Hand claps. French. A cappella-esque world music syrup with a drum machine.

Track 04— My Morning Jacket/ One Big Holiday

Yeah indie rock! I don't own one of their albums so I can't be classified as anything like a fan, but there is something pure American rock about this in both sound (straight up drums and electric guitars) and sentiment (references to escaping dead end towns, California, and records). Serve with pick-up trucks and whatever indie brew is currently considered both hip and cheap.

Track 05— Spoon/Revenge!

This is a track by Spoon. It is catchy. It is smart. It is made in the USA but sounds like its imported from England. Extra points are awarded for painting analogies.

Track 09— Le Tigre/Fake French

"I've got. . . site specificity." I mean, come on, what is not to like about a band that has extensive bibliographies, flow disruption, and wildlife metaphors? Furthermore, their Fake French is way hotter than any real French I've heard lately.

* * * * *

And then there are the two tracks that I'm a bit torn over. Not jaw-dropping and not mediocre, but somewhere just this side of catchy, which is often all I require. And easy to rip (pun intended).

Track 10— Paul Westerberg/ Looking Up in Heaven

Feeble drug references and buoyant melancholy— two of my least favorite popular music conventions. And yet, this is one of those tracks that I would never seek out but also would never skip through if it were to pop up in the Shuffle. There's something so unapologetic about Westerberg's delivery that a touch of gravitas manages to sneak in. As far as I can tell from this one data point, if Bob Dylan were margarine he'd be Paul Westerberg.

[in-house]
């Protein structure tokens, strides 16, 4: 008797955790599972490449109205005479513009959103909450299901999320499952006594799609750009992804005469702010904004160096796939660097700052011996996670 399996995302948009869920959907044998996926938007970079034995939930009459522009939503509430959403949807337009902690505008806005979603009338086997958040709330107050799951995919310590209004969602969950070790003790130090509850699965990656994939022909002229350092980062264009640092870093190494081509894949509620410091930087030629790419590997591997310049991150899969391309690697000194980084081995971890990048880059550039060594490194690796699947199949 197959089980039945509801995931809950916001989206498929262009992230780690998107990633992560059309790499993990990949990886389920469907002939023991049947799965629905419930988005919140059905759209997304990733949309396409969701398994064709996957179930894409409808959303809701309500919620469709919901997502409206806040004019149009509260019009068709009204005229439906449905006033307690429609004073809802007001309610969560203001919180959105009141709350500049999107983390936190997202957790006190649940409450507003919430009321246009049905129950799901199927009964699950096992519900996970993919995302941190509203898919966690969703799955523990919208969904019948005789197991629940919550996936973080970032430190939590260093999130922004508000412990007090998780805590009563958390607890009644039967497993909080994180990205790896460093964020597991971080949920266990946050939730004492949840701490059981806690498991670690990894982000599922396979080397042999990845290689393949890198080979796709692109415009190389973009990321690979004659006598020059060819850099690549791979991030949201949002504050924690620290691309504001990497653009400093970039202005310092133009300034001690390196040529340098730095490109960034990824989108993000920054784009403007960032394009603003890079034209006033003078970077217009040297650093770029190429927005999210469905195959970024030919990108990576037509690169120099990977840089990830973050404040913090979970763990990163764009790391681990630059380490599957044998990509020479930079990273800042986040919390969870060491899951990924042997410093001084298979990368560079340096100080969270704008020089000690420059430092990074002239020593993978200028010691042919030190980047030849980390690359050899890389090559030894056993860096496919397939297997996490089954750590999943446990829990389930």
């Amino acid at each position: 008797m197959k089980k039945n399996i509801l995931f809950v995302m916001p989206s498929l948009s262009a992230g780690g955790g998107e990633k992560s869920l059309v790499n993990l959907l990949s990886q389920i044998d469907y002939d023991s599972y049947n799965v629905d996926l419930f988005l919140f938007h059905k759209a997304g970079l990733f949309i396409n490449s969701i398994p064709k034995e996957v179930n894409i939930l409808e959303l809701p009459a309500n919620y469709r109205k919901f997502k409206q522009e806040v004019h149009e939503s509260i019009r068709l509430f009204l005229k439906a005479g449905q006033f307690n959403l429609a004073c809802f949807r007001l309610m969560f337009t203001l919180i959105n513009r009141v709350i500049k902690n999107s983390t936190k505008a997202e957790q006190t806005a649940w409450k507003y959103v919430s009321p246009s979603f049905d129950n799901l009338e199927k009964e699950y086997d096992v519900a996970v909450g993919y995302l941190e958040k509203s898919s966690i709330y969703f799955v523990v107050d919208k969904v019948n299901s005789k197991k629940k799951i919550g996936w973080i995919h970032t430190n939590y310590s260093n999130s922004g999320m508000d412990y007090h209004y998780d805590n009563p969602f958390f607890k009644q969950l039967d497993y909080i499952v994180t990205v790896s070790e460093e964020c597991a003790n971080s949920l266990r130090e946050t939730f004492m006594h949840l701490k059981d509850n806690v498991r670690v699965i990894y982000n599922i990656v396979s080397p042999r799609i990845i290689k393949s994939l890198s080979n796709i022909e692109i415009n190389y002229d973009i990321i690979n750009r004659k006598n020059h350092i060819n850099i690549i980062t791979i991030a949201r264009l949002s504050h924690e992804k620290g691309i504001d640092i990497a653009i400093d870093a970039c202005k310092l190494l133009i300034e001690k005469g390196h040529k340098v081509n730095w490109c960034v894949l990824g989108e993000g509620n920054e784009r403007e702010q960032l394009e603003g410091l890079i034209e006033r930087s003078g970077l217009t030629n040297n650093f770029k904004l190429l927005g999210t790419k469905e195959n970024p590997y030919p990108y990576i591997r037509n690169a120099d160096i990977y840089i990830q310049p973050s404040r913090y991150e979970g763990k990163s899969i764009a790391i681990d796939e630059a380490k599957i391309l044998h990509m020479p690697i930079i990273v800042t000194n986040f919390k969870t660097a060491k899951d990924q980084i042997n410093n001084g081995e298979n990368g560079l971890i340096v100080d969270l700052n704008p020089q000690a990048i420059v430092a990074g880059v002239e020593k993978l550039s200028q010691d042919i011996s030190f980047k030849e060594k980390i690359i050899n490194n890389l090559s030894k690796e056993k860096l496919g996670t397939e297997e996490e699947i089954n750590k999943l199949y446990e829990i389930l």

Track 12— The Rapture/ Sister Saviour (Blackstrobe Remix)

Hhmmmm. . . I think I'll put some KMFDM, Kraftwerk, and Depeche Mode in a blender with cheap red wine and squid-ink pasta. Whoa! How did I manage this smoothie of blips, bleeps, and laughably echoey lyrics about hobo dreams?

Decide for yourself. . .


Veteran's Memorial

Veteran's Memorial — Eagle, ID
October 9, 2009


The Caravel With Four Fine Masts and Lateen Sails

Caravel Chalkboard Drawing, October 2009
Click on image for larger view.

For weeks I've been adrift in the fears, follies, and dreams of the European age of exploration (roughly 1400-1600).* After tasking my 7th/8th grade class to develop a sailing vessel that could harness the wind** from multiple directions and carry 2000 grams of cargo on stormy seas I followed up our days of damp tests in a plastic wading pool with this chalkboard illustration. The class hardly needed explanations of the intent behind the keel, rudder, or lateen sail after all of the trial-and-error work that they'd poured into their own boats, but I felt it important to illustrate a caravel as it figured so prominently in many of the biographies I was sharing with them.

* * * * *

It is odd how your mind can drift away, even when you are called upon to be most present: this little song by Joanna Newsom*** has been in my head ever since I spent an hour embedding the above illustration on the 8' expanse of darkness that dominates my room.

Bridges and Balloons (excerpt) by Joanna Newsom

We sailed away on a winter's day
with fate as malleable as clay;
but ships are fallible, I say,
and the nautical, like all things, fades

And I can recall our caravel:
a little wicker beetle shell
with four fine masts and lateen sails,
its bearings on Cair Paravel

O my love,
O it was a funny little thing
to be the ones to've seen.

*Unless, of course, you start with Marco Polo, as I do when beginning this course of study. In that case you can tack on another 150 years at the outset.

**conveniently produced with a box fan

***who I swore was a former Waldorf student after seeing this video for Sprout and the Bean

And for those of you who are up for a challenge: How many nautical puns are part of this post?